Don’t believe the values for the 91 MΩ carbon composition resistors, R10. I can’t accurately measure resistances that high.

Update #3

On the Antique Radio Forum, Retired Radio Man asked if I had checked the linearity of the meters before embarking on the restoration. I hadn’t, but fortunately hadn’t started replacing the bad resistors. It would have been disappointing to put all that work into a unit only to find that the meter movement was kaput. So, I went about checking out the meter movements.

My first task was to zero the movements. 

IMG 0008.jpg

RCA didn’t provide a zero-adjustment screw for the WV-98 meters. Instead they provided a small hole in the front panel, covered by a plug, that provides access to the zero adjustment tang on the meter movement. 

IMG 0009.jpg

You have to use a small tool such as a tiny screwdriver to reach in and nudge the adjustment tang. You also have to be very careful to not put the tool in too deep, as that could damage the meter armature. 

IMG 0010.jpg

As a final obstacle, the meters came from RCA with a piece of cellophane tape covering the hole in the meter bezel that gives access to the adjustment tang. You can try puncturing the tape, but if you do you run the risk of the tool going too deep and damaging the movement.

The tape had been removed from one of my meters, so that was easy to zero. On the other two, I had to remove the meter from the VTVM front panel. Then I discovered the first meter was out of balance, so I had to remove it from its front panel as well.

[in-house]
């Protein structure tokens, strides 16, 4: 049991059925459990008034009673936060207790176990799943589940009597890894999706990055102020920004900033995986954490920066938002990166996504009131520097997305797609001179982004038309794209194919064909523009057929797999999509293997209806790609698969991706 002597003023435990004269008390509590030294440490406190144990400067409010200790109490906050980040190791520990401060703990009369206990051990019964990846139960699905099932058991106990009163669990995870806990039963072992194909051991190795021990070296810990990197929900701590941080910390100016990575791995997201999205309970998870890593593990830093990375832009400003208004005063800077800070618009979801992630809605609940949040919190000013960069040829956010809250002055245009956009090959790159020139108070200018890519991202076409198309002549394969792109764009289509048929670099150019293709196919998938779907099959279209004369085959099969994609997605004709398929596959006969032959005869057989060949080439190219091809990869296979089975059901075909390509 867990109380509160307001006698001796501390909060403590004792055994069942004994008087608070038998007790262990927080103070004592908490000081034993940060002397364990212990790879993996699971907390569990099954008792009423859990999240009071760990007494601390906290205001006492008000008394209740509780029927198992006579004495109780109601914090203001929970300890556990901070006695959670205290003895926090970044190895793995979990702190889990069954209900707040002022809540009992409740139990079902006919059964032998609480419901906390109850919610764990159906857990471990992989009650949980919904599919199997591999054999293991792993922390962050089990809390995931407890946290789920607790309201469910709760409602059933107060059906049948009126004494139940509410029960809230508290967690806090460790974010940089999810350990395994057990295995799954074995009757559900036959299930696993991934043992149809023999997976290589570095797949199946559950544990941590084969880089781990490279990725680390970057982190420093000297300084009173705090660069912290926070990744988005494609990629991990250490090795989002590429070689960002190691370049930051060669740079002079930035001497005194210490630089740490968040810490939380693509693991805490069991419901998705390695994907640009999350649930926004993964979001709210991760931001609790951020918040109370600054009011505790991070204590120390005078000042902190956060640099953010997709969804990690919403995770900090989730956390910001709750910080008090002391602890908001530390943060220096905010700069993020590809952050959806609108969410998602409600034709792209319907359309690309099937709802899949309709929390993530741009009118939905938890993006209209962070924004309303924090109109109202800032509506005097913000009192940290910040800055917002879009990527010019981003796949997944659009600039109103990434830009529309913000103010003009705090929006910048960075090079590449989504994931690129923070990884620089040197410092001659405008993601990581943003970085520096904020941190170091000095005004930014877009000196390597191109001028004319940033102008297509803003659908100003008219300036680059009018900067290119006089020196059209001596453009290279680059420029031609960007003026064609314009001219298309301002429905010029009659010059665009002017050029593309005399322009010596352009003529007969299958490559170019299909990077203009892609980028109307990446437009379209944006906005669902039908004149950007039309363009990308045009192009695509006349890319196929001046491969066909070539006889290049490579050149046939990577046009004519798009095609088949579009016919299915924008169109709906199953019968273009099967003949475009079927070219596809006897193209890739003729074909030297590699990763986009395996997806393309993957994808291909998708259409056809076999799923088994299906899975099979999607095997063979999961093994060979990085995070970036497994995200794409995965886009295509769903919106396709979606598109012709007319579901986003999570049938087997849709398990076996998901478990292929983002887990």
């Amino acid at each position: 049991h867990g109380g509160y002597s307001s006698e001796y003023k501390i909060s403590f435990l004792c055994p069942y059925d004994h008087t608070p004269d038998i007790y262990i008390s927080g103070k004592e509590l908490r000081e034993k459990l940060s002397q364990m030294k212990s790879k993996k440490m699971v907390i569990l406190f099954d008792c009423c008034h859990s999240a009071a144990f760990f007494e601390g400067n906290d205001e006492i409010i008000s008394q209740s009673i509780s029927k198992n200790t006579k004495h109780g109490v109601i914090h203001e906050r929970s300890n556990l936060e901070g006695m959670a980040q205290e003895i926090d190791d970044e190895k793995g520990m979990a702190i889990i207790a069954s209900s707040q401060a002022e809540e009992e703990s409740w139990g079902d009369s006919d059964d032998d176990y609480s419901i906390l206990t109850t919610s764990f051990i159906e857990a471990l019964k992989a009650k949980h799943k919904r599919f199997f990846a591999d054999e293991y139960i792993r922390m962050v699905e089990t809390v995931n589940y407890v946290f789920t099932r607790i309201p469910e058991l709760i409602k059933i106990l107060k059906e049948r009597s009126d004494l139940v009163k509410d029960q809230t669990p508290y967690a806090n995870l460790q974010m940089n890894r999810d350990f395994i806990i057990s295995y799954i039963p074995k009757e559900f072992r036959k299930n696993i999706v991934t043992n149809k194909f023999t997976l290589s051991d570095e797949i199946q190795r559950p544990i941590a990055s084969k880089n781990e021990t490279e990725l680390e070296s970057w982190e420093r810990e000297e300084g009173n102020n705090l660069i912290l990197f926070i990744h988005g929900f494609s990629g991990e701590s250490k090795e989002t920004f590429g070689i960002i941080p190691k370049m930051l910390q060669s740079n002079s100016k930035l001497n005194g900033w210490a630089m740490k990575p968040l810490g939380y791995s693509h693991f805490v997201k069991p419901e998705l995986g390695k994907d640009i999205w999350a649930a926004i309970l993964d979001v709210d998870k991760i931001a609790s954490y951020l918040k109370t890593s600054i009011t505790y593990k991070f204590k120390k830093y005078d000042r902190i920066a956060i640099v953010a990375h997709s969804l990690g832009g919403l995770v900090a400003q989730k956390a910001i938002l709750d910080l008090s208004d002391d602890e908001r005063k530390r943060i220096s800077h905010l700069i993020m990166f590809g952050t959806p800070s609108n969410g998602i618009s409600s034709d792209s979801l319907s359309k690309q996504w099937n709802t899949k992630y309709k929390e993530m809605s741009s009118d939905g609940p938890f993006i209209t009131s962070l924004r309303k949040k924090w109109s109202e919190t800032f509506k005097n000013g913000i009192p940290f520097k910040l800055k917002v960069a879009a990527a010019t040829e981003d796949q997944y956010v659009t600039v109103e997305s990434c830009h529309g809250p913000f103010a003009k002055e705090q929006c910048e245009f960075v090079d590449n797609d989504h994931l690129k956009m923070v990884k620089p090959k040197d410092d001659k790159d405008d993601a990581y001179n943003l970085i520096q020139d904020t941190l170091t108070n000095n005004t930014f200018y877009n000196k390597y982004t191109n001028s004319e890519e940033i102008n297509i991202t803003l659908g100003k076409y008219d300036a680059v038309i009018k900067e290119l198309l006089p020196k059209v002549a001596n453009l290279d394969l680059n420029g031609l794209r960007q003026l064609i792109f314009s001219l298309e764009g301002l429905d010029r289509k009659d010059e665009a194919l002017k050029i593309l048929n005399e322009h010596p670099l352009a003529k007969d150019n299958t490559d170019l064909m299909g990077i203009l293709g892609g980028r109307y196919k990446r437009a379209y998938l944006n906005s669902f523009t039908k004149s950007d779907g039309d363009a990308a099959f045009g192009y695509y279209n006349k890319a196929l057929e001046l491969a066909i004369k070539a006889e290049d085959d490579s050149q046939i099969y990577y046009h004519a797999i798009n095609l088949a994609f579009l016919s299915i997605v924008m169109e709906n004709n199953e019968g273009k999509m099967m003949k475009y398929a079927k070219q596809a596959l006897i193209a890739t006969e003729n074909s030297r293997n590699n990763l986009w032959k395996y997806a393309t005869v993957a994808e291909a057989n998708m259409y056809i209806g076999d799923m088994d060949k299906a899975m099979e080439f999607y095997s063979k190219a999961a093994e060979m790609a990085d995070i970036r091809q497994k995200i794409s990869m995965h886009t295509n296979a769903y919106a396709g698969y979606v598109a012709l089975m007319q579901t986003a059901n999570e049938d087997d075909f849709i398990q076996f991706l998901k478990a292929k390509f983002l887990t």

IMG 8680.jpg

To remove the meter from the front panel, remove these four nuts and lockwashers. (The other two screws held the upper support bracket to the front panel.)

IMG 8684.jpg

  Then push the top of the meter out from the front panel. The clearance is tight on the two lower screws, but with a bit of jiggling they will come free.

IMG 8682.jpg

 I carefully removed the meter cover to get access to the weights to rebalance the meter. To remove the cover, carefully release the two tabs at the top. These tabs fit into two recesses at the top of the meter housing. You can use a 3/16” bladed screwdriver to gently pry the top of the cover away from the meter case to release a tab.

IMG 0011.jpg

I now had access to the quad. The quad is the cross-shaped piece mounted to the meter pivot. The needle attaches to one arm of the quad. In the photo you can just see the tail weight on the arm of the quad opposite the needle. It’s the helical spring just above the solder joint for one end of the armature winding.

The balancing process is described well in several posts on the Antique Radio Forum, so I’ll just provide links to them instead of repeating the process here: